Wall Street closed higher after a group of banks said it would bail out First Republic Bank amid a banking crisis.
Dow Jones Industrial AverageindexIt closed at 32,246.55, up 371.98 points or 1.17%. The S&P 500 closed up 68.35 points, or 1.76%, at 3960.28. The Nasdaq Composite rose 283.22 points, or 2.48%, to 11,717.28;investInvestors are buying technology stocks on hopes the crisis could prompt the Fed to change its monetary policy approach at next week’s meeting.
All three major indexes fell in early trade, and the Dow fell more than 300 points to its lowest ever. But optimism changed after reports of some banks depositing $30 billion with First Republic. The SPDR S&P Regional Banking ETF (KRE) climbed 3.52%, its best day since Nov. 10, while First Republic closed up 9.98%.
Markets were also boosted by Credit Suisse’s overnight announcement that it would borrow about $54 billion from the Swiss National Bank to secure short-term liquidity. Shares in the beleaguered lender tumbled on Friday after reports that Credit Suisse’s biggest shareholder, the National Bank of Saudi Arabia, said it would not provide additional aid.
in recent timesSilicon Valley BankInvestors have feared a contagion crisis in the banking sector following the closure of Bank of America and Signature Bank. While worries about the industry weighed on investors, all three major indexes were on track for gains this week. The Nasdaq is up 5.2% so far this week, led by gains in Tonglun.
“The market is saying, ‘The world might not end in the way that was envisioned not too long ago. It’s a real relief,'” said Bob Doll, chief investment officer at Crossmark Global Investments.
Global investors are also paying attention to the news that the European Central Bank has announced another 2 yards (50 basis points) rate hike.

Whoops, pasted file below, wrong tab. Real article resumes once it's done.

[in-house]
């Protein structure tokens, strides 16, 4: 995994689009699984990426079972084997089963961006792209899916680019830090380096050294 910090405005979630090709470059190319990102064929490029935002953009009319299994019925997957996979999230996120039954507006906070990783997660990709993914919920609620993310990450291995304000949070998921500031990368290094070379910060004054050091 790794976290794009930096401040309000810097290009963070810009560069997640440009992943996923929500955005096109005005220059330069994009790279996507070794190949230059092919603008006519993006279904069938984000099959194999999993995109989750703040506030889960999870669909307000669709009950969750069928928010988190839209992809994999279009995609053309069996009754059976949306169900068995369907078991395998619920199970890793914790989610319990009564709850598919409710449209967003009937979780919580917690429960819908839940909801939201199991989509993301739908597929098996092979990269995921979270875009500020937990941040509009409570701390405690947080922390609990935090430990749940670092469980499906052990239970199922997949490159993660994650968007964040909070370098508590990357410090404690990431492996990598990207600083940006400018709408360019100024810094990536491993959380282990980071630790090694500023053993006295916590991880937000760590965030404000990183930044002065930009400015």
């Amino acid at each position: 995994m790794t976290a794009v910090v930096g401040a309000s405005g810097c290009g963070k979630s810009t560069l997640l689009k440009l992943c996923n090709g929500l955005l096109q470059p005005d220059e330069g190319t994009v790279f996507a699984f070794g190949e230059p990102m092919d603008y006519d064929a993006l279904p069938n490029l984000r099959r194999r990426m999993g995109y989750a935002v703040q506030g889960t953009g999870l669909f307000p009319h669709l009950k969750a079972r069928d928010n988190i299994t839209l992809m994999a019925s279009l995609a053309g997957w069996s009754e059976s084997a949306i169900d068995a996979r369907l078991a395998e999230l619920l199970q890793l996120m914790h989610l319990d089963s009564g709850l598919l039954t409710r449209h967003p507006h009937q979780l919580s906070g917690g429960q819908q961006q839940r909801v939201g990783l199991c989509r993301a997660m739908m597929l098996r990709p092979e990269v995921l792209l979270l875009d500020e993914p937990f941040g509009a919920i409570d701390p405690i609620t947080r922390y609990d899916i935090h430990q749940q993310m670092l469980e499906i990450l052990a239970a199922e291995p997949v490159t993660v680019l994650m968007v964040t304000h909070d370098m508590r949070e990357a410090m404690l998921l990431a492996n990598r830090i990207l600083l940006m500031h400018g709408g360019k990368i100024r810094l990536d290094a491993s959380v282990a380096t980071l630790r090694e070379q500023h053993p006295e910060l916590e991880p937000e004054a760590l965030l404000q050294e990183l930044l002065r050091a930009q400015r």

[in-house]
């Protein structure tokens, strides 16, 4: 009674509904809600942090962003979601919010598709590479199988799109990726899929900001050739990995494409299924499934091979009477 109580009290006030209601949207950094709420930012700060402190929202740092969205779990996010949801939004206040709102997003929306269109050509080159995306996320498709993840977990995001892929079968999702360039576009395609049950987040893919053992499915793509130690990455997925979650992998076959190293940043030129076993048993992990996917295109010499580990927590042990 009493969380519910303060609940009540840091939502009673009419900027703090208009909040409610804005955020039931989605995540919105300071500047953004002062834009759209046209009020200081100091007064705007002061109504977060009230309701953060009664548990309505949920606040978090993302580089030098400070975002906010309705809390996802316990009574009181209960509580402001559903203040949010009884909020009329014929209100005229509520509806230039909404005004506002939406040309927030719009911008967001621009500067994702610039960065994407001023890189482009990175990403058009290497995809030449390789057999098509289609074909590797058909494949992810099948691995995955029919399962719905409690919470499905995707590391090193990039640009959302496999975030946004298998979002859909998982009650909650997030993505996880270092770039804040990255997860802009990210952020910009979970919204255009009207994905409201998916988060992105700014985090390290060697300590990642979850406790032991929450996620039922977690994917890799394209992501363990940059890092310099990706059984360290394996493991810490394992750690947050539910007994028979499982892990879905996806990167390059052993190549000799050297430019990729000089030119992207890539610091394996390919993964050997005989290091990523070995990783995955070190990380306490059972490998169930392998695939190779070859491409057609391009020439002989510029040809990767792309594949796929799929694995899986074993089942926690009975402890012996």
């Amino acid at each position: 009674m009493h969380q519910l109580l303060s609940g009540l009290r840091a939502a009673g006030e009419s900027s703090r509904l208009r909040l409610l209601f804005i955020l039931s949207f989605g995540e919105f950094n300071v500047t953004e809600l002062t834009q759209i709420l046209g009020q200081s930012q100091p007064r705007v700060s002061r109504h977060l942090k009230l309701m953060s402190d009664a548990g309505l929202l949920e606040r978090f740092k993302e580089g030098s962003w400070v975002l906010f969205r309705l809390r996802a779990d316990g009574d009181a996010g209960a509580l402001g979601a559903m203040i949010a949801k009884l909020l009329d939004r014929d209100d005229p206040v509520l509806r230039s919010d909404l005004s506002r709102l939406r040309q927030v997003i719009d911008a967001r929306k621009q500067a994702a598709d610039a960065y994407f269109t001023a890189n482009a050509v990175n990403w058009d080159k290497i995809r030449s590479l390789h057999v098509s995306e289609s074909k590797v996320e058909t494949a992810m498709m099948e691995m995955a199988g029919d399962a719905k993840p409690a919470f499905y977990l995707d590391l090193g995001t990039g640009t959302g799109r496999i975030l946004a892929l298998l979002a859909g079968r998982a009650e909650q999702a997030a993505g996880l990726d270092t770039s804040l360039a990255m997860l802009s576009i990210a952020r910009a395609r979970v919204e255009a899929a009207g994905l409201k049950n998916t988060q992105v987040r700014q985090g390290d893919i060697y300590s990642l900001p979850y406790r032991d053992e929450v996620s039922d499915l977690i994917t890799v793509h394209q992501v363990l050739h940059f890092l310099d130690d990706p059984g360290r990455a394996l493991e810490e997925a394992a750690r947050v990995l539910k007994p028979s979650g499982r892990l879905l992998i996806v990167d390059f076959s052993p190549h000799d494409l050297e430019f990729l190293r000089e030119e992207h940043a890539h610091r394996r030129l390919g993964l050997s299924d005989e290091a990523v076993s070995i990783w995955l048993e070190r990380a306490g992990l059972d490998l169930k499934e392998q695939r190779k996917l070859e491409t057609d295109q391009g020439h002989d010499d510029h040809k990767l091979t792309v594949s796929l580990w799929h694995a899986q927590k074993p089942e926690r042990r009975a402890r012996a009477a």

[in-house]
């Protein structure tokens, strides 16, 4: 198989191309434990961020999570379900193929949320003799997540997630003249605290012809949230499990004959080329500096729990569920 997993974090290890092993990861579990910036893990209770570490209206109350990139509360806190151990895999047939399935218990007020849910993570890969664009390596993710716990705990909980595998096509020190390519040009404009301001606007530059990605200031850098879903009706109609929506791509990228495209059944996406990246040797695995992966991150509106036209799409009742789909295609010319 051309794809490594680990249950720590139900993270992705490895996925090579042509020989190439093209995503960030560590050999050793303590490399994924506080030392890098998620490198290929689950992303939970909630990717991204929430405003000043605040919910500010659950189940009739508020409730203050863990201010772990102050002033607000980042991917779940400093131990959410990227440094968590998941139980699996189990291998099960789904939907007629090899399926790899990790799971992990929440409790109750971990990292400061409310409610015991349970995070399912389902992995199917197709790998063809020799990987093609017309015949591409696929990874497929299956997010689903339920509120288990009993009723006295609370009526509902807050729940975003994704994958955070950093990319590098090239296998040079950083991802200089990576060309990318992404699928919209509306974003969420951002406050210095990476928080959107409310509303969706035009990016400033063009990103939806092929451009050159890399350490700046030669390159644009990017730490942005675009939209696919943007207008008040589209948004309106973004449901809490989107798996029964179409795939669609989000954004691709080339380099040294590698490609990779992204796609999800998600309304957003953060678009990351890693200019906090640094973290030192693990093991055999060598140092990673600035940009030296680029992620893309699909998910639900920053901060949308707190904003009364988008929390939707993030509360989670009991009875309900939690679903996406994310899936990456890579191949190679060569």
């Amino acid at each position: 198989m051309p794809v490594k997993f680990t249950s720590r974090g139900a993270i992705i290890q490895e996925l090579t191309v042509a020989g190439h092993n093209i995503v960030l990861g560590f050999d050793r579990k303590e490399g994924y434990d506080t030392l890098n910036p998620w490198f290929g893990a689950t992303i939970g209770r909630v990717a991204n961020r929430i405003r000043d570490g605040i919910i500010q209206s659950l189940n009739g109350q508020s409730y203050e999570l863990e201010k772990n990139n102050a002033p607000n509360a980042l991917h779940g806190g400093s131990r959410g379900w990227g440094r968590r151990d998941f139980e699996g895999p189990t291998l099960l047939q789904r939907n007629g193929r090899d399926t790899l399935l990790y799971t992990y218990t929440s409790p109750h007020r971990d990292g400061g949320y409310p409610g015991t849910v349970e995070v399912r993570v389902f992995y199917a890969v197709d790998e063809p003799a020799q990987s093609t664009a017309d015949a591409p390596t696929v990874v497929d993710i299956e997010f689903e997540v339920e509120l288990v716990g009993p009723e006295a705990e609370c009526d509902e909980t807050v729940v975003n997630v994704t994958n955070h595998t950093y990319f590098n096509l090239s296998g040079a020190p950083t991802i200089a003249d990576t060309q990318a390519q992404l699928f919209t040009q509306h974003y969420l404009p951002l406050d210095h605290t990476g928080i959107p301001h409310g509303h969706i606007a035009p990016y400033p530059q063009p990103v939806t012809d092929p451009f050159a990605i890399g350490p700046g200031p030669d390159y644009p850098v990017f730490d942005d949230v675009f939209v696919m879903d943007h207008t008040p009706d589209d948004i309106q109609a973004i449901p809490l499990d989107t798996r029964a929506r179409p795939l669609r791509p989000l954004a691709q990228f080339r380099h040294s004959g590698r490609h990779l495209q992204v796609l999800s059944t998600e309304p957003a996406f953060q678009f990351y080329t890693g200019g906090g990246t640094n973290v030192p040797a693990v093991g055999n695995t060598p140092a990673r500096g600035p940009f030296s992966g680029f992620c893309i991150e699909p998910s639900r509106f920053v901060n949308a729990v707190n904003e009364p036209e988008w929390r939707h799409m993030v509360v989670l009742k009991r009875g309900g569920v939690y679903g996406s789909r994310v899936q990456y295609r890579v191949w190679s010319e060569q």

US investors are preparing for the Fed policy meeting next week. Big tech companies like Amazon and Alphabet, which are known to be particularly sensitive to interest rates, along with other growth stocks, closed nearly 4%.
“The banking sector developments last week certainly added a layer of unease to investor sentiment,” said Greg Basuk, CEO of AXS Investments. “But ultimately, investors will be wondering: What does this mean for Fed policy and interest rates?”
Jay Hatfield, chief investment officer at Infrastructure Capital Management, said investors should consider big moves by next weekend.
He pointed to next week’s Fed policy meeting and the fact that the Federal Deposit Insurance Corporation (FDIC) always takes banks on Fridays as two reasons why investors should wait until the end of next week before adding to positions.
Investors should “wait to see what the next shoe drops, and then wait to see what the Fed actually intends to do,” he said.
However, Hatfield said he remains “extremely” bullish on the long-term investment outlook. He will hold on to his target of 4,500 points, which is equivalent to an increase of 15.6% from the closing price on the 15th.
Greg Fleming, CEO of Rockefeller Capital Management and former chairman of Morgan Stanley Wealth Management, said that as the crisis unfolds, investors are looking for the most vulnerable banks. “Similar to 2008, the market is looking for the next weak spot.” The representation is an uninsured deposit.”
William Martin, a short trader at Rocky Hill, New Jersey-based Raging Capital Ventures, has become the latest “Big Short” in the latest banking crisis triggered by the collapse of Silicon Valley Bank.
He specifically picked Silicon Valley Bank and posted on Twitter announcing his short position on January 18, the day before the bank’s earnings report. Martin warned that the Silicon Valley bank’s large portfolio of maturing securities and quick deposit outflows were to blame for the collapse of the venture-focused lender.
finance (tags to translate) investment